Monday 14 January 2013

A Farewell to Mick Williams

I was sorry to hear about the passing of Stoke labour movement stalwart, Mick Williams. He died in hospital last Thursday after a short illness.

I never worked closely with Mick, but he was one of those larger-than-life figures whose reputation always preceded him. I therefore recommend readers have a look at the obituary by his friend and comrade Adam Colclough.

I first encountered Mick four or five years ago when I represented Keele UCU on the local trades council along with my erstwhile blogging comrade, Brother S. Despite his slight stature and frail appearance, he had this ability to be able to hold the attention of a room, whether he was making a hard-hitting political point or moving a point of order.

While Mick latterly fell out of the Labour Party following a protracted faction fight, and finally resigned surrounding the controversial selection of Tristram Hunt in 2010, I am sure friend and foe alike would recognise the contribution he made to Labour and the trade union movement over his 50+ years involvement in working class politics. Speaking as the secretary of Stoke-on-Trent Central Labour Party – his old party division - and on behalf of the many members who knew and respected him, our thoughts are with his family, friends and comrades.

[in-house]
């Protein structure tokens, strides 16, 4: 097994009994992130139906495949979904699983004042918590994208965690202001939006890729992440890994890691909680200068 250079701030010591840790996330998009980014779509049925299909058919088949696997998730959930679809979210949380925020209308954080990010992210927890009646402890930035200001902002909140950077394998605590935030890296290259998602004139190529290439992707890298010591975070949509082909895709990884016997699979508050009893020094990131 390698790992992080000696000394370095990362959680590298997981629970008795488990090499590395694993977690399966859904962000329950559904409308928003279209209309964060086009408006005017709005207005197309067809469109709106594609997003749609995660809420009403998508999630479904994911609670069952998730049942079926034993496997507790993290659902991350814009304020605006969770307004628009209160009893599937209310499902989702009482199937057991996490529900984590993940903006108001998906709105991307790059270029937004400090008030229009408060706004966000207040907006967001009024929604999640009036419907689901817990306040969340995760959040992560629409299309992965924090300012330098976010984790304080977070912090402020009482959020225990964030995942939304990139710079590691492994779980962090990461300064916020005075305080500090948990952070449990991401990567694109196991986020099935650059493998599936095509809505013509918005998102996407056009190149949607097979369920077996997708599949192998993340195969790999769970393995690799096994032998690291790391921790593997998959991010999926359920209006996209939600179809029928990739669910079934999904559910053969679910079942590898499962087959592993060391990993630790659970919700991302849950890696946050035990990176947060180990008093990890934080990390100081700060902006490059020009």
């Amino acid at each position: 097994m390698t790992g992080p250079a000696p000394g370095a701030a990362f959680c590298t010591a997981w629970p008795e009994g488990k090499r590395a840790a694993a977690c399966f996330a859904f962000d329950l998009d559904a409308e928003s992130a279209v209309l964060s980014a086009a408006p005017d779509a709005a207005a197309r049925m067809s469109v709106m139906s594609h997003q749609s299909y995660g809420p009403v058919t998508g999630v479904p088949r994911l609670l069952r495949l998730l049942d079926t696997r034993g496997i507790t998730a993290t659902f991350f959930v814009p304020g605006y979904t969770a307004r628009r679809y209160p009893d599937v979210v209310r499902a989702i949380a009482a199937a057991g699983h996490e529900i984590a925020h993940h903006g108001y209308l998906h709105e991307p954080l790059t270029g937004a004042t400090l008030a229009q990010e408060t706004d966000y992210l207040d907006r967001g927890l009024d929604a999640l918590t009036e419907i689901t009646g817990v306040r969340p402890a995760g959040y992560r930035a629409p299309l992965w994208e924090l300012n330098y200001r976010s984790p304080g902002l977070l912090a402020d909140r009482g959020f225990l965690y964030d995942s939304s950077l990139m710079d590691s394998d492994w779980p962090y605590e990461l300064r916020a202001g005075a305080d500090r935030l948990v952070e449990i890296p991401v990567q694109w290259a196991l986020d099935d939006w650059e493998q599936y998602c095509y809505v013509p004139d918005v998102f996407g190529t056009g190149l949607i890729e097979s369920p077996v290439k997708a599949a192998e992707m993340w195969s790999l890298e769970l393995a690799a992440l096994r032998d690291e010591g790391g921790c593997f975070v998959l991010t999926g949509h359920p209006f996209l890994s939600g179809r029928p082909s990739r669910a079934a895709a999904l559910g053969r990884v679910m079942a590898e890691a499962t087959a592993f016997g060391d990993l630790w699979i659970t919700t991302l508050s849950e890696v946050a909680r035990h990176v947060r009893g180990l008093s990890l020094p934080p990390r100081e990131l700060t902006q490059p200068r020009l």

Paul said...

Good tribute, Phil

There should be more recognition of people like Mick.

Phil said...

Mick's funeral is at Carmountside, Leek Road, Stoke-on-Trent on the 22nd at 2pm. I will be there as will many others.

Anonymous said...

God rest his soul.

A long while back I was hitching, and an elderly chap gave me a lift - he was a native of Redditch, and delighted to find that I had childhood memories of his town before its 70s New Town destruction - when it was a small Worcestershire market town, not what it is now.

"My wife died before it was finished", he said, "It would break her heart if she could see Redditch now".

When I think what's happened to the English working class under the last Labour government, what's happening to them now, and what's going to happen to them over the next ten or fifteen years - no matter who wins the next election - maybe it's just as well he won't be around to see it.